on December 5, 2009
This book reviews the widest group of diverse opinions of the reign of James the second. Dr Pincus discusses the more modern interpretations of events and shows convincingly many of the fallacies. This is essential reading for those who wish to understand the different aspects of the rise of Whiggery, the invasion by William of Orange, and the political changes that resulted from the fall of James. The bibliography is massive and comprehensive.
on December 18, 2009
This work, based largely on primary sources, takes a new look at the "glorious revolution" and comes to some fresh conclusions. I found it most interesting in, by inference, filling in a sort of missing link to the elements that led to the American Revolution some 90 years later. The removal of James II in 1688 was hailed at the time in terms of the restoration of liberty, freedom and English rights, foreshadowing the language used in the American colonies and the Declaration of Independence. Clearly the Whig tradition was well established in the new world in the 17th century. This is a stimulating read.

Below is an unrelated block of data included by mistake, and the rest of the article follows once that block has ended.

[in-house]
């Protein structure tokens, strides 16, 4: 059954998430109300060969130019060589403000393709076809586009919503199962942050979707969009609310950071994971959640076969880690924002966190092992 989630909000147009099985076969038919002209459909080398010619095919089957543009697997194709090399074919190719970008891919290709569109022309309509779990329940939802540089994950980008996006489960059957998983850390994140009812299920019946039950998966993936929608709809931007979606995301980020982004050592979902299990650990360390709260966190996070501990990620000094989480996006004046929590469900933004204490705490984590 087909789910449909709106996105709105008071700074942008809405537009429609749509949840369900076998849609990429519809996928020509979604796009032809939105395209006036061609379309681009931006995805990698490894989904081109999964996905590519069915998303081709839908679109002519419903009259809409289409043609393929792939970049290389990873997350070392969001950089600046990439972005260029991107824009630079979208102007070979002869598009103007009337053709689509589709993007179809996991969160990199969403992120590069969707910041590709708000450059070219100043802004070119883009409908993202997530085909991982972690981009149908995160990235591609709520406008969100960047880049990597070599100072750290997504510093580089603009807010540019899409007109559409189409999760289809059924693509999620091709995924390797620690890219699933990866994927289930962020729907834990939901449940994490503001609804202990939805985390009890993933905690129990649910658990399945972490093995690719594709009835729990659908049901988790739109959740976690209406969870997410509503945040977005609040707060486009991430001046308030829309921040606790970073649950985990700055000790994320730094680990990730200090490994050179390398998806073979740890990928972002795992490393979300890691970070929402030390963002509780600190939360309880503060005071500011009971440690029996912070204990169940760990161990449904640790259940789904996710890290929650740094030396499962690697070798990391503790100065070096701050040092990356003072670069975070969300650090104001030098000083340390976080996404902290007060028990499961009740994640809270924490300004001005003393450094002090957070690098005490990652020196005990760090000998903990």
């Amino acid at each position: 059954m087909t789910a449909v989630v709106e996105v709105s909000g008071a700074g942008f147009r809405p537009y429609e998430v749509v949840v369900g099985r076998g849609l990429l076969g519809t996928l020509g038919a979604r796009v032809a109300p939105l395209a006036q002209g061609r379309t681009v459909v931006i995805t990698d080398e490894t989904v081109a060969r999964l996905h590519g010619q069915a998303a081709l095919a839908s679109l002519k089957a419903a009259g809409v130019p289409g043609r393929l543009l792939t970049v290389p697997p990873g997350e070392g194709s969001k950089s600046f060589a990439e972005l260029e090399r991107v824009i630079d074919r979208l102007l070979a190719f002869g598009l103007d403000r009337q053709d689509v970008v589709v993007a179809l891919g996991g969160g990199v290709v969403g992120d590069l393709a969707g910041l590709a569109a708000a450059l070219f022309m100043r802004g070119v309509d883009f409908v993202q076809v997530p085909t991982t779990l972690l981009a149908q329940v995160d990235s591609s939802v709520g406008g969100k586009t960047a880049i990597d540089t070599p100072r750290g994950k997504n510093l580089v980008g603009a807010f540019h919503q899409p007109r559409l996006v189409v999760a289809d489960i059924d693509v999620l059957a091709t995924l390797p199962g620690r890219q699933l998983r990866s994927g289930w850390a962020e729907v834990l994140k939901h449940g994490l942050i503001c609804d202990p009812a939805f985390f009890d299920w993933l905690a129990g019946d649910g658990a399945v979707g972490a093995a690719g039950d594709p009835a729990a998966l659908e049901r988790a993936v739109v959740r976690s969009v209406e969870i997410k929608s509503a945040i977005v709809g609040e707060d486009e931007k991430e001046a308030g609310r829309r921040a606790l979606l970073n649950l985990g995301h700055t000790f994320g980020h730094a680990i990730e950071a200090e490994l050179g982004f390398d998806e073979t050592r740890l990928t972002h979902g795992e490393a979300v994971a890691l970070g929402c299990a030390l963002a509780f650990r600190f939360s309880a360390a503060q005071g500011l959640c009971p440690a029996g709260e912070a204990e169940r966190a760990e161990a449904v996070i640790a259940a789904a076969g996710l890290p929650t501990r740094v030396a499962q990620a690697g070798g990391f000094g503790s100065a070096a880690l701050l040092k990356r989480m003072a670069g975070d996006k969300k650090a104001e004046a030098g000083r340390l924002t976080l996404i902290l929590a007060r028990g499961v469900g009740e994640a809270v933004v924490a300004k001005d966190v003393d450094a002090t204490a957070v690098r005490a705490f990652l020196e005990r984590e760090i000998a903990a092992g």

Pincus wants us to view the 1688 overthrow of James II and installation of William III of Orange as a true-blue revolution and he proceeds to use extensive review of what people said and did during that time frame to make his case. There's no lack of evidence shared here, but the sharing does not become burdensome - on the contrary Pincus skilfully reveals more and more layers about what was going on before, during and after what Pincus suggests was every bit as much a revolution as the French and others. Very detailed, but never dull. Absolutely superb.